4 Gods and their Kin

Danubian Principality of Moldavia,
September, 1859

Her scream, echoing from below through the stairwell, made Santiago stand his ground. There was no time to find another way. The monster before him started to shiver. The corridor he had entered moments before vanished into a blast of violet light. Santiago reached for the torch on the wall and smashed it across the creature’s head. It thrust. He sidestepped and struck again. The monster retreated to the wall and started climbing it, backwards, keeping its eyes fixed on this man that stunk of blood, kin blood. It backed up to the ceiling, out of reach of the burning light and the choking smoke he was wielding. And there, if it could have, it would have smiled. It shivered, and the sound shattered the glass in the windows behind the man.

Pain, in waves of color, flooded his brain and started to drain reality away from him. Before the thing also vanished, Santiago picked up the buffet cabinet against the wall and threw it at the source of his agony. The assault on his senses stopped abruptly. The thing was on the floor, legs up, squirming to right itself. He jumped at its throat, wrapped one arm around the base of its head and pulled with all his might. With a snap the head flew across the room, and smashed against the wall like a ripe watermelon. The corridor reappeared. The rifle and the pistol he had brought were still there on the floor, beyond the door he had knocked down. He took them and raced down the stairwell.

It opened onto the top level of a Library that appeared to be girded along every surface by long wooden cabinets. He stepped out onto the nearest one. The voice of a man echoed throughout the room. “You see, gentlemen, how well they are trained.” The two Russians were cowering against the wall. In the middle of the floor, two of the monsters, their long slender bodies hunched over, were taking turns at Brighton. Santiago almost would have preferred their deafening shiver to the sickening sound their twin-barreled snouts made as they sucked. Bernice was still alive. She had retreated against the side of one of the elongated cabinets. Santiago fired rifle and pistol, and the grisly feast was ended. Seen from above, those hunched bodies with segmented legs splayed far appart, folded wings, and bulbous heads thrust low and deep to drink, were suddenly all too familiar. He had spent months in the tropical jungle. But their sheer size staggered the mind. Santiago started reloading the rifle.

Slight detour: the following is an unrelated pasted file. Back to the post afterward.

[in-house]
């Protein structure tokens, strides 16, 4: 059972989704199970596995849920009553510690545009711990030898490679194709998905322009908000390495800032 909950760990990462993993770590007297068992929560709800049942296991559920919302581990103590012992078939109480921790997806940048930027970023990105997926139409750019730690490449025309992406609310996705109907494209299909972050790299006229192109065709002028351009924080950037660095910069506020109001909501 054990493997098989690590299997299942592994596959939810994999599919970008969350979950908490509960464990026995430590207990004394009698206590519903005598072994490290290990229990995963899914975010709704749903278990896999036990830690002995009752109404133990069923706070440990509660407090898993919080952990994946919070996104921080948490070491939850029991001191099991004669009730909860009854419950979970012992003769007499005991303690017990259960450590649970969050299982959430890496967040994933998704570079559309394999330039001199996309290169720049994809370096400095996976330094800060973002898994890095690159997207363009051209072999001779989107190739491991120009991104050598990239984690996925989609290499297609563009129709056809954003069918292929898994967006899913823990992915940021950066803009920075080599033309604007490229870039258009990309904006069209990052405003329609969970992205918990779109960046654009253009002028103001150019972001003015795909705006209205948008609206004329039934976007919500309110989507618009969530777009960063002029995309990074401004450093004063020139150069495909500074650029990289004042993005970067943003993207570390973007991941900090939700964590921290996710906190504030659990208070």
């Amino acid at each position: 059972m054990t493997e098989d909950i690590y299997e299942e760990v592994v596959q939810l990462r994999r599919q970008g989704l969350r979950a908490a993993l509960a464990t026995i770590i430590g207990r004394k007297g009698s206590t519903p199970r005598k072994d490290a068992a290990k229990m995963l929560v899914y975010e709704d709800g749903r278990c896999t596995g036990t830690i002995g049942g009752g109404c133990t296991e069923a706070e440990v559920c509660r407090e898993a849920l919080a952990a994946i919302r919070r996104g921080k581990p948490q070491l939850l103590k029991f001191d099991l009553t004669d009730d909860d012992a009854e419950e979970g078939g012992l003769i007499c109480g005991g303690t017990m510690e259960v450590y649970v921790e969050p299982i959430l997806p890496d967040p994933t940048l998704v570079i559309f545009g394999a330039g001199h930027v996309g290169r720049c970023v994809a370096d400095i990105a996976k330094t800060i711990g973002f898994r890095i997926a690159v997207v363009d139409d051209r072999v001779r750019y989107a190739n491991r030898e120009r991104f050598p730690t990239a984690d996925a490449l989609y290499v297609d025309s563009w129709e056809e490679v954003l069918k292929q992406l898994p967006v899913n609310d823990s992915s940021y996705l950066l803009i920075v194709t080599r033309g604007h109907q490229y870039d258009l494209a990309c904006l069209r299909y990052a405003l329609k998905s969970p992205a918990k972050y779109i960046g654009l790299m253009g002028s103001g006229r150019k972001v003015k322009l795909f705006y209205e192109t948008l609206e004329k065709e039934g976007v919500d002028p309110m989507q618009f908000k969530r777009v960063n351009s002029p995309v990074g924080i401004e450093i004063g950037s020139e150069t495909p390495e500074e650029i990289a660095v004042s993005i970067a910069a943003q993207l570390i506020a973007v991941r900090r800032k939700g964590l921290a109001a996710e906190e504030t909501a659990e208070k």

The shots drew Bernice’s eyes upwards. Her scream had broken Rabelaire’s grip on their minds and slowly returned the room to reality. The Spaniard was standing on the topmost wooden channel that ran across the walkway on what had once been the upper level of the Library. He had killed the nightmares.

A sound like the opening of a valve preceded the feeling of a wave pulsing through the channel behind her. The wood panels on the side of the slanted section that connected lower to upper channels rippled upwards with the motion. And the hinged door under the Spaniard’s feet flew open, casting him into the air. Two stories down he fell head first, smashing through the oaken display cabinet and coming to rest on the stone floor at the feet of Brighton.

She ran to him past the ashen contorted figure that had once been Horace Brighton, and over the obscene monstrosities that lay dying at his neck. In appearance they were something like mosquitoes but as seen under a microscope, gigantic. One was larger than a wolf, the other the size of a bobcat. But they were different in bizarre ways: a third compound eye in the middle of the head, two multi-sectioned prosbosces instead of one, useless wings and rear legs merged into a long coat-like carapace of green and black.